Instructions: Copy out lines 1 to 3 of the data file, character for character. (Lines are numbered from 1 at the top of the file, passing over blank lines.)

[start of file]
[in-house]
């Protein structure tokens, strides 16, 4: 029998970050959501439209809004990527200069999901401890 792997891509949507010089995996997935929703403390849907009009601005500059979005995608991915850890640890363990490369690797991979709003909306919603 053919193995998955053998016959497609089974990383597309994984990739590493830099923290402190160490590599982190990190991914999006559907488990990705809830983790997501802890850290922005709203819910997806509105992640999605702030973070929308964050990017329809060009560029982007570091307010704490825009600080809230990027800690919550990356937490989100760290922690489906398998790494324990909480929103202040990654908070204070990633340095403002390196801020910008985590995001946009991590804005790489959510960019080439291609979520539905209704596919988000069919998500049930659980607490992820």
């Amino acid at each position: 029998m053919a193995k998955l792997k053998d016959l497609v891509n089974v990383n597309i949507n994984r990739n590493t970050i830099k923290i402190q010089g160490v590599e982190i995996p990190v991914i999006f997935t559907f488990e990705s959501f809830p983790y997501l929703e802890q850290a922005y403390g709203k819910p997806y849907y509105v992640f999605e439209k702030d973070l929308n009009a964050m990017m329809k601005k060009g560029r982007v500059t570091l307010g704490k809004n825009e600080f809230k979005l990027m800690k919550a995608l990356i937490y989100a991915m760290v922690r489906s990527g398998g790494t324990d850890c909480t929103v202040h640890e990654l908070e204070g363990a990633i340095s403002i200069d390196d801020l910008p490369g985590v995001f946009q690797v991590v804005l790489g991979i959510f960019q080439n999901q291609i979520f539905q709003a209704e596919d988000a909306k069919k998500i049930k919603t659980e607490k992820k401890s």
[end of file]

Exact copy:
[in-house]
């Protein structure tokens, strides 16, 4: 029998970050959501439209809004990527200069999901401890 792997891509949507010089995996997935929703403390849907009009601005500059979005995608991915850890640890363990490369690797991979709003909306919603 053919193995998955053998016959497609089974990383597309994984990739590493830099923290402190160490590599982190990190991914999006559907488990990705809830983790997501802890850290922005709203819910997806509105992640999605702030973070929308964050990017329809060009560029982007570091307010704490825009600080809230990027800690919550990356937490989100760290922690489906398998790494324990909480929103202040990654908070204070990633340095403002390196801020910008985590995001946009991590804005790489959510960019080439291609979520539905209704596919988000069919998500049930659980607490992820």
């Amino acid at each position: 029998m053919a193995k998955l792997k053998d016959l497609v891509n089974v990383n597309i949507n994984r990739n590493t970050i830099k923290i402190q010089g160490v590599e982190i995996p990190v991914i999006f997935t559907f488990e990705s959501f809830p983790y997501l929703e802890q850290a922005y403390g709203k819910p997806y849907y509105v992640f999605e439209k702030d973070l929308n009009a964050m990017m329809k601005k060009g560029r982007v500059t570091l307010g704490k809004n825009e600080f809230k979005l990027m800690k919550a995608l990356i937490y989100a991915m760290v922690r489906s990527g398998g790494t324990d850890c909480t929103v202040h640890e990654l908070e204070g363990a990633i340095s403002i200069d390196d801020l910008p490369g985590v995001f946009q690797v991590v804005l790489g991979i959510f960019q080439n999901q291609i979520f539905q709003a209704e596919d988000a909306k069919k998500i049930k919603t659980e607490k992820k401890s």